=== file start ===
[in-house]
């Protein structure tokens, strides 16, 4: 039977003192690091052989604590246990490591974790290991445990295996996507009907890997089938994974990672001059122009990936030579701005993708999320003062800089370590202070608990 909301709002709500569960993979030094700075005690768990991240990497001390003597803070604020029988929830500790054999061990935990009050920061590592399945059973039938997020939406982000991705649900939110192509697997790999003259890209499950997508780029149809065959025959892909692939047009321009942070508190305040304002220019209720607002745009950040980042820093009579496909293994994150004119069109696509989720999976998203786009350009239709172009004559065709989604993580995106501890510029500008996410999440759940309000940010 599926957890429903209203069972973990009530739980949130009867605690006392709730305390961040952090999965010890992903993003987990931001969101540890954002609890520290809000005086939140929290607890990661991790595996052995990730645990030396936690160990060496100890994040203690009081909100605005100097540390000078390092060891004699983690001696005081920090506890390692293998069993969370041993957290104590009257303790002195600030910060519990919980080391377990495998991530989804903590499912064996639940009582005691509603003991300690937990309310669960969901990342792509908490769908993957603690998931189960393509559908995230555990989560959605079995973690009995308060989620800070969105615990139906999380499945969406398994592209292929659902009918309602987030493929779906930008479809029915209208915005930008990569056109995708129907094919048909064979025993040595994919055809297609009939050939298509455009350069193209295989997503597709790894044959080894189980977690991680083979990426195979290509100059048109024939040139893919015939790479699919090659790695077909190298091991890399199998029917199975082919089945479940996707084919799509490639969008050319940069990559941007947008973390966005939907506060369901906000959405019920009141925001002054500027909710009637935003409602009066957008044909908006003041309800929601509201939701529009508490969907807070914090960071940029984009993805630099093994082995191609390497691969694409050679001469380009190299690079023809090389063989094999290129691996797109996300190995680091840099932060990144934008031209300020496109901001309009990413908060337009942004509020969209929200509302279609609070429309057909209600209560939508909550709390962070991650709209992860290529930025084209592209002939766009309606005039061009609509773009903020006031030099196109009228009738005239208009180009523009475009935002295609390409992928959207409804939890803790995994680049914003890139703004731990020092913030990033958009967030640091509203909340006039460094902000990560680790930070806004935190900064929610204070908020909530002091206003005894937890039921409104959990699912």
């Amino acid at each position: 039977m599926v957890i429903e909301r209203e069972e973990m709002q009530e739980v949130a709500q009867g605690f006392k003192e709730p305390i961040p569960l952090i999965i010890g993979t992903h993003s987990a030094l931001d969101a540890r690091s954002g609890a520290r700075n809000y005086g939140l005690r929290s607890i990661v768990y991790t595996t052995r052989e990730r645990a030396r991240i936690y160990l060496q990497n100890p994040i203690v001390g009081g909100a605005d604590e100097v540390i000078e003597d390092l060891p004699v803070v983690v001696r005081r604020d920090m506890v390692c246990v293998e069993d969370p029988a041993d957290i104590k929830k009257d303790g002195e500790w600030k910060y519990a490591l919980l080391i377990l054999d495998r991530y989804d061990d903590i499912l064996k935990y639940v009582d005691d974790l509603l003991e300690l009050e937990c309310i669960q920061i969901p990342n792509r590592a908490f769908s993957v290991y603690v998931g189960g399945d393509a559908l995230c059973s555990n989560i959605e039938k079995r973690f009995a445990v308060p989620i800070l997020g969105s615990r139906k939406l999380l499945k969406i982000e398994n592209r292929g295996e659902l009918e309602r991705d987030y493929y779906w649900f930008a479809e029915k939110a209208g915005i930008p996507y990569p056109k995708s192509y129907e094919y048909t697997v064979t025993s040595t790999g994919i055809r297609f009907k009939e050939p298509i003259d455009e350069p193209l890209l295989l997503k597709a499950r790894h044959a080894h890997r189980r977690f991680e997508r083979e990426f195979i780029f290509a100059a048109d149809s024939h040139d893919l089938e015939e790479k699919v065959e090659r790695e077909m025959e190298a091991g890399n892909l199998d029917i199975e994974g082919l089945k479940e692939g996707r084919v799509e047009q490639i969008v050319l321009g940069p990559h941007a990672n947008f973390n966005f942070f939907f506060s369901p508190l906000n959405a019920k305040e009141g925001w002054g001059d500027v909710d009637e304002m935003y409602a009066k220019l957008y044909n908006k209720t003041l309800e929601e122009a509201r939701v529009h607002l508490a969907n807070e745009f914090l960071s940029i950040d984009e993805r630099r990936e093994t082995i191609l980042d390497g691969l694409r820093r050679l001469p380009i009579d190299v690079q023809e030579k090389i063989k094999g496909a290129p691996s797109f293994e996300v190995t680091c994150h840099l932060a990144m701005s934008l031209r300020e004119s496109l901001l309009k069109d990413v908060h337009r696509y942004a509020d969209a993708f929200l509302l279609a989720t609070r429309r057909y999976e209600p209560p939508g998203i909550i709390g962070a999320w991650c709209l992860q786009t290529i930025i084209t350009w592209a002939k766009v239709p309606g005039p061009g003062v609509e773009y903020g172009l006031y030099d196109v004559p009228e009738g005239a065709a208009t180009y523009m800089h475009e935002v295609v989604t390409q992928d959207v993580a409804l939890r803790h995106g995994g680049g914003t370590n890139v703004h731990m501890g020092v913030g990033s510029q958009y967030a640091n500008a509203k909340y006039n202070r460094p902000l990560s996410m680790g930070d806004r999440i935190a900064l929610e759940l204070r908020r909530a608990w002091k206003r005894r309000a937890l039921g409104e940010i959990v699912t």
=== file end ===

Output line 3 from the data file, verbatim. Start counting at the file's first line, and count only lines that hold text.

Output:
């Amino acid at each position: 039977m599926v957890i429903e909301r209203e069972e973990m709002q009530e739980v949130a709500q009867g605690f006392k003192e709730p305390i961040p569960l952090i999965i010890g993979t992903h993003s987990a030094l931001d969101a540890r690091s954002g609890a520290r700075n809000y005086g939140l005690r929290s607890i990661v768990y991790t595996t052995r052989e990730r645990a030396r991240i936690y160990l060496q990497n100890p994040i203690v001390g009081g909100a605005d604590e100097v540390i000078e003597d390092l060891p004699v803070v983690v001696r005081r604020d920090m506890v390692c246990v293998e069993d969370p029988a041993d957290i104590k929830k009257d303790g002195e500790w600030k910060y519990a490591l919980l080391i377990l054999d495998r991530y989804d061990d903590i499912l064996k935990y639940v009582d005691d974790l509603l003991e300690l009050e937990c309310i669960q920061i969901p990342n792509r590592a908490f769908s993957v290991y603690v998931g189960g399945d393509a559908l995230c059973s555990n989560i959605e039938k079995r973690f009995a445990v308060p989620i800070l997020g969105s615990r139906k939406l999380l499945k969406i982000e398994n592209r292929g295996e659902l009918e309602r991705d987030y493929y779906w649900f930008a479809e029915k939110a209208g915005i930008p996507y990569p056109k995708s192509y129907e094919y048909t697997v064979t025993s040595t790999g994919i055809r297609f009907k009939e050939p298509i003259d455009e350069p193209l890209l295989l997503k597709a499950r790894h044959a080894h890997r189980r977690f991680e997508r083979e990426f195979i780029f290509a100059a048109d149809s024939h040139d893919l089938e015939e790479k699919v065959e090659r790695e077909m025959e190298a091991g890399n892909l199998d029917i199975e994974g082919l089945k479940e692939g996707r084919v799509e047009q490639i969008v050319l321009g940069p990559h941007a990672n947008f973390n966005f942070f939907f506060s369901p508190l906000n959405a019920k305040e009141g925001w002054g001059d500027v909710d009637e304002m935003y409602a009066k220019l957008y044909n908006k209720t003041l309800e929601e122009a509201r939701v529009h607002l508490a969907n807070e745009f914090l960071s940029i950040d984009e993805r630099r990936e093994t082995i191609l980042d390497g691969l694409r820093r050679l001469p380009i009579d190299v690079q023809e030579k090389i063989k094999g496909a290129p691996s797109f293994e996300v190995t680091c994150h840099l932060a990144m701005s934008l031209r300020e004119s496109l901001l309009k069109d990413v908060h337009r696509y942004a509020d969209a993708f929200l509302l279609a989720t609070r429309r057909y999976e209600p209560p939508g998203i909550i709390g962070a999320w991650c709209l992860q786009t290529i930025i084209t350009w592209a002939k766009v239709p309606g005039p061009g003062v609509e773009y903020g172009l006031y030099d196109v004559p009228e009738g005239a065709a208009t180009y523009m800089h475009e935002v295609v989604t390409q992928d959207v993580a409804l939890r803790h995106g995994g680049g914003t370590n890139v703004h731990m501890g020092v913030g990033s510029q958009y967030a640091n500008a509203k909340y006039n202070r460094p902000l990560s996410m680790g930070d806004r999440i935190a900064l929610e759940l204070r908020r909530a608990w002091k206003r005894r309000a937890l039921g409104e940010i959990v699912t």